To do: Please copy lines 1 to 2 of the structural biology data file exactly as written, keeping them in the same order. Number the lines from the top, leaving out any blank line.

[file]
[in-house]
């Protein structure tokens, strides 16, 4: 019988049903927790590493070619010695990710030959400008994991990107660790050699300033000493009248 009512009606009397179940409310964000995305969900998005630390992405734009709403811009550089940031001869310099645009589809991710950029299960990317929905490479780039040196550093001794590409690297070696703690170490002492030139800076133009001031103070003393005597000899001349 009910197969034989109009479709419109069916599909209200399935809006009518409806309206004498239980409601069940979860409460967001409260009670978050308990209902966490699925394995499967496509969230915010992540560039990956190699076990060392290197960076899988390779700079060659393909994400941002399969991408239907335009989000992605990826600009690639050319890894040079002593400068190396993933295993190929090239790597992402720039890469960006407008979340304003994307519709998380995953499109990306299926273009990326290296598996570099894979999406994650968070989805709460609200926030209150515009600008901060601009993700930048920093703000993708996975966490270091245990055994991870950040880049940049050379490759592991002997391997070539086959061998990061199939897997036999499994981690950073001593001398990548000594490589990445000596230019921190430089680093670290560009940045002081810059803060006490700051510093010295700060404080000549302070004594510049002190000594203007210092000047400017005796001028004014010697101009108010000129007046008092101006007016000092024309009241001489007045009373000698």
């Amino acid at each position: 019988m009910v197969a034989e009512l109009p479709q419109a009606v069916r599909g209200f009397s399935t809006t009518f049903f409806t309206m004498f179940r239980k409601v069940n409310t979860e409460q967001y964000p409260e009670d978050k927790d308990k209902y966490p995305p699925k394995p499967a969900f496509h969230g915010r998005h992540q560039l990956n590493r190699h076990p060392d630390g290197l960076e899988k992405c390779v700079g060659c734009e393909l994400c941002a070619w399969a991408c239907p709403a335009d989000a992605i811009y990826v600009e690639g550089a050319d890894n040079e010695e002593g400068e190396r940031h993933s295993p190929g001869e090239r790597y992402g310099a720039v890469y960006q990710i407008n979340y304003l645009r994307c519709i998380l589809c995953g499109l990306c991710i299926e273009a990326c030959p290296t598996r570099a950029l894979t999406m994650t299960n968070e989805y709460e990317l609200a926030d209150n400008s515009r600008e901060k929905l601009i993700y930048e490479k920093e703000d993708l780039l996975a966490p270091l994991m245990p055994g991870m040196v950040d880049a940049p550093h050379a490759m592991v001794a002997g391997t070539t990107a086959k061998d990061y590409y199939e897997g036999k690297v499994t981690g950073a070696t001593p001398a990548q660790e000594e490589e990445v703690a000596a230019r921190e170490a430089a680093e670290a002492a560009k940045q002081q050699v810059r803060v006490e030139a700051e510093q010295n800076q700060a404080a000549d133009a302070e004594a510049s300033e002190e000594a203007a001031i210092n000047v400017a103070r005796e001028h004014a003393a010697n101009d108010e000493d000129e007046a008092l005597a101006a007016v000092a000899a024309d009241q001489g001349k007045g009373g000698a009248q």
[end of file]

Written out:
[in-house]
């Protein structure tokens, strides 16, 4: 019988049903927790590493070619010695990710030959400008994991990107660790050699300033000493009248 009512009606009397179940409310964000995305969900998005630390992405734009709403811009550089940031001869310099645009589809991710950029299960990317929905490479780039040196550093001794590409690297070696703690170490002492030139800076133009001031103070003393005597000899001349 009910197969034989109009479709419109069916599909209200399935809006009518409806309206004498239980409601069940979860409460967001409260009670978050308990209902966490699925394995499967496509969230915010992540560039990956190699076990060392290197960076899988390779700079060659393909994400941002399969991408239907335009989000992605990826600009690639050319890894040079002593400068190396993933295993190929090239790597992402720039890469960006407008979340304003994307519709998380995953499109990306299926273009990326290296598996570099894979999406994650968070989805709460609200926030209150515009600008901060601009993700930048920093703000993708996975966490270091245990055994991870950040880049940049050379490759592991002997391997070539086959061998990061199939897997036999499994981690950073001593001398990548000594490589990445000596230019921190430089680093670290560009940045002081810059803060006490700051510093010295700060404080000549302070004594510049002190000594203007210092000047400017005796001028004014010697101009108010000129007046008092101006007016000092024309009241001489007045009373000698």